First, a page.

That the federal government is “corrupt,” such as that bureaucrats fail to follow their own rules, is true but is also completely irrelevant to the rest of the country.
The scandals we are treated to daily in Washington’s perpetual chaos need interest only those who look at politics as a sporting event and follow it for fun or to root for their own “team.”
Corruption is state of affairs where the system is mostly good and works, yet manifests a few imperfections due to, we might say, man’s “fallen nature.” A politician takes bribes; an official mismanages a department; too much money is spent on a local public good — trivial stuff like that.
But if the entire federal government is rotten, root and all three of its ugly branches, there is nothing healthy or sound left to be corrupted. The state as a whole is illegitimate and must be destroyed.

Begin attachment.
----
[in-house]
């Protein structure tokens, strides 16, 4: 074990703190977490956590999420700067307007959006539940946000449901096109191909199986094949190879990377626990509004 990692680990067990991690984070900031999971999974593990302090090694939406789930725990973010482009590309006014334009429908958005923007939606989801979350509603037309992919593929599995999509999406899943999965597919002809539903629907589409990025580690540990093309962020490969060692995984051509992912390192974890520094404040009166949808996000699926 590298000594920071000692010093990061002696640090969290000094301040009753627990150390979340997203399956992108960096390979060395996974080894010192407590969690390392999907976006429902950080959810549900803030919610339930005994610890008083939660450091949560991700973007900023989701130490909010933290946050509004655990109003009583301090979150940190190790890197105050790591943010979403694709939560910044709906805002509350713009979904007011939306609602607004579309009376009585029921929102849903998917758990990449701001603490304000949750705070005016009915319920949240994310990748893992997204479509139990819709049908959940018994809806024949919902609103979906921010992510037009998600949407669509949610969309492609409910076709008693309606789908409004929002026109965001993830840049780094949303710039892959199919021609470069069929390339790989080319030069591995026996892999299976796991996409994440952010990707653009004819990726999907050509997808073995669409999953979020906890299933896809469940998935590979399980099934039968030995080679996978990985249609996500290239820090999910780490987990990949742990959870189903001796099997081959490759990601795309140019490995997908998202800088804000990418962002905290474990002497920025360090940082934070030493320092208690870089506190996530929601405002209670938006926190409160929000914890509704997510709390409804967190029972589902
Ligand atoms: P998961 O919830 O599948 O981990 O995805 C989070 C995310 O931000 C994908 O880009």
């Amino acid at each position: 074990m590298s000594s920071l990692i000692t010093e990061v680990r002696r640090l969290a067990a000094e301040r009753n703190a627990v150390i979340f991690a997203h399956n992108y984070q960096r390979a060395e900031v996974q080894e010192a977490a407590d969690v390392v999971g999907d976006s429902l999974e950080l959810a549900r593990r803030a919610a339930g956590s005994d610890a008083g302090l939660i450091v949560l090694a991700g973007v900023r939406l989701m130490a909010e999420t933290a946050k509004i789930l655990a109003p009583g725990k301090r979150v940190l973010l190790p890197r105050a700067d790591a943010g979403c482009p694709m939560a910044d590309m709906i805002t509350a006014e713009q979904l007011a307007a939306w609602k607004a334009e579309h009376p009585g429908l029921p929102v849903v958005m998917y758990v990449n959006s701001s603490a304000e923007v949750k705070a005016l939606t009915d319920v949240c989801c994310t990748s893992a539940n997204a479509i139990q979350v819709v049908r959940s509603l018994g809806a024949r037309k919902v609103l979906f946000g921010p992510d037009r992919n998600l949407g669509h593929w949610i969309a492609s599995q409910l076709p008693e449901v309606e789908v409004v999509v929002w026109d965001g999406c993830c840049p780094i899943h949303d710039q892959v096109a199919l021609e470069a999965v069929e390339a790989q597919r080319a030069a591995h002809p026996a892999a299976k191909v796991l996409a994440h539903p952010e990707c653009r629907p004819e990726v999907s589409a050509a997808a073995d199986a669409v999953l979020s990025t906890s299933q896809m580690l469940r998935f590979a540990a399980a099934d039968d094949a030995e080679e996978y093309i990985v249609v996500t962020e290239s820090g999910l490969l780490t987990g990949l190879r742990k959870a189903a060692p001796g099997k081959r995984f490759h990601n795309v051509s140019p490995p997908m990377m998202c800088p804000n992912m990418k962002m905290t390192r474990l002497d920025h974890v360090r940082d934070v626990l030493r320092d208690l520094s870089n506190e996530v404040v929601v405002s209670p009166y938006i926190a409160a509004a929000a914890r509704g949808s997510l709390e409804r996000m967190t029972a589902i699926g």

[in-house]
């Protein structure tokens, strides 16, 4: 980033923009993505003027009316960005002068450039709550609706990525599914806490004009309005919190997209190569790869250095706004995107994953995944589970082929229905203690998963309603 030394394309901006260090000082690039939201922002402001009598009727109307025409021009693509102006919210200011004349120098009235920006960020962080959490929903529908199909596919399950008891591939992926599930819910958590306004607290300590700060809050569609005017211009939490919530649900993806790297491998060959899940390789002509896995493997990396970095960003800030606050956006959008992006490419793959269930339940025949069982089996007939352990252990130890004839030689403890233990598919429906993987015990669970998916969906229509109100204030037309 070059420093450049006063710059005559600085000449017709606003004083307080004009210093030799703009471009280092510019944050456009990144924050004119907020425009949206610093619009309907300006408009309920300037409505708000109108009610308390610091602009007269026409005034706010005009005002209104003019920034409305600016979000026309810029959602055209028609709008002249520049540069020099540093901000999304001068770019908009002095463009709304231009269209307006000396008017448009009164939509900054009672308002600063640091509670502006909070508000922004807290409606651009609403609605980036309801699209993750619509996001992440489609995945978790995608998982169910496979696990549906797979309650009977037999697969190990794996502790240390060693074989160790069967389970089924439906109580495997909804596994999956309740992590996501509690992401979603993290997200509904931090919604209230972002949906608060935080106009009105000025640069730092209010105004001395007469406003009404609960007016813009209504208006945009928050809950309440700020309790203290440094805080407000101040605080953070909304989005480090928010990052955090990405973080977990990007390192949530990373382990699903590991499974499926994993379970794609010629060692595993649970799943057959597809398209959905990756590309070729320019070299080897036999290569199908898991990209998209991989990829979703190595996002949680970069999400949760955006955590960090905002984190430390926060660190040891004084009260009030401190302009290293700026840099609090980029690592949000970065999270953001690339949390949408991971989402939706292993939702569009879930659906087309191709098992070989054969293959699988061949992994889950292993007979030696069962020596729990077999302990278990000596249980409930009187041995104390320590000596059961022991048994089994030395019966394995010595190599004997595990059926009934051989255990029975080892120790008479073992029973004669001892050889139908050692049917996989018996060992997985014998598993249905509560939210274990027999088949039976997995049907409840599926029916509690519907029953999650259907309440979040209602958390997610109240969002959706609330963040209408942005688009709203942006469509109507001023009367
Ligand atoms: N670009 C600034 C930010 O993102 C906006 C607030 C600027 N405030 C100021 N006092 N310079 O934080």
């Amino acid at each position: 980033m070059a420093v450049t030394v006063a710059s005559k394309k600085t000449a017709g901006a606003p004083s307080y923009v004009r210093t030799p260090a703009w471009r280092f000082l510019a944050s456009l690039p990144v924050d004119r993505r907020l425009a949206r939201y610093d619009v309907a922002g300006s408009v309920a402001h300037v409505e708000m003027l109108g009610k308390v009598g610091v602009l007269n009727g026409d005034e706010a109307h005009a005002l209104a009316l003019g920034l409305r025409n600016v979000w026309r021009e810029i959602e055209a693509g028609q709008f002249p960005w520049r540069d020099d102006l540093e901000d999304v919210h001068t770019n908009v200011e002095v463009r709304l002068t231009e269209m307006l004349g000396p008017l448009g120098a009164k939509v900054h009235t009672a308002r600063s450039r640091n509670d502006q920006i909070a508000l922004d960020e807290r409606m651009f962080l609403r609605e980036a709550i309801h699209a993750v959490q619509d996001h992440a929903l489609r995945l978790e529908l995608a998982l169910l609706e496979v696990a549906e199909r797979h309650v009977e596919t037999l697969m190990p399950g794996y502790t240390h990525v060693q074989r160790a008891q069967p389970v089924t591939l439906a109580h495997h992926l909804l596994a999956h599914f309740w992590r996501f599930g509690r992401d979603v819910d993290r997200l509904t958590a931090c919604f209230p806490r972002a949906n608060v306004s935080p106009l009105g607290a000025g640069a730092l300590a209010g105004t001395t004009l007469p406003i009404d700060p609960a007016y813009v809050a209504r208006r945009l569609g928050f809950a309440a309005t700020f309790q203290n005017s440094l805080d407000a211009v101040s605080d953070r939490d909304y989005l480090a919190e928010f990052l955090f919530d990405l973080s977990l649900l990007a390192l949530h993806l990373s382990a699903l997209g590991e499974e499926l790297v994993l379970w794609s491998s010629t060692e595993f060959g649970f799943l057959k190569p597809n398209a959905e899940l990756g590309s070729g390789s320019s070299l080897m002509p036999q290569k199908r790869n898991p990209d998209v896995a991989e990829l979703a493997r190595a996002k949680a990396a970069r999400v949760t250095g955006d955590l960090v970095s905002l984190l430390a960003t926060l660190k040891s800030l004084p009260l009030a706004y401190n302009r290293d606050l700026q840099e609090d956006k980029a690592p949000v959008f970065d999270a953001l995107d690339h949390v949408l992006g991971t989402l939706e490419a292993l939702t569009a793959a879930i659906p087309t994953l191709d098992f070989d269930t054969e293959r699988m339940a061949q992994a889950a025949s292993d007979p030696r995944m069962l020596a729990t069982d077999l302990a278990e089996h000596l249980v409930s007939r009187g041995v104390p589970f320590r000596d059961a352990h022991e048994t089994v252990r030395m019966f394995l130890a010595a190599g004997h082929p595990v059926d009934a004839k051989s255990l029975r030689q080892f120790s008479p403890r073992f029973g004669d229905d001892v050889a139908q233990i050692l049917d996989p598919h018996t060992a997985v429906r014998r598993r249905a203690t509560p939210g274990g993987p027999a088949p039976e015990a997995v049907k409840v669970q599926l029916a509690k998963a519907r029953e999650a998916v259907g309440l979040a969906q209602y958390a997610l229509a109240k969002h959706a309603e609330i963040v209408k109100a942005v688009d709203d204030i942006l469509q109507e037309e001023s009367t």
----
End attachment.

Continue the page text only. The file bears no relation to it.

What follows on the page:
In such a case, corruption can even be a blessing: “But for the inefficiency of the law-givers and the laxity, carelessness, and corruption of many of the functionaries, the last vestiges of the market economy would have long since disappeared,” argues Mises.
Otherwise, corruption is just entertainment and at best a reality check to the pathetic idealists who idolize coercion.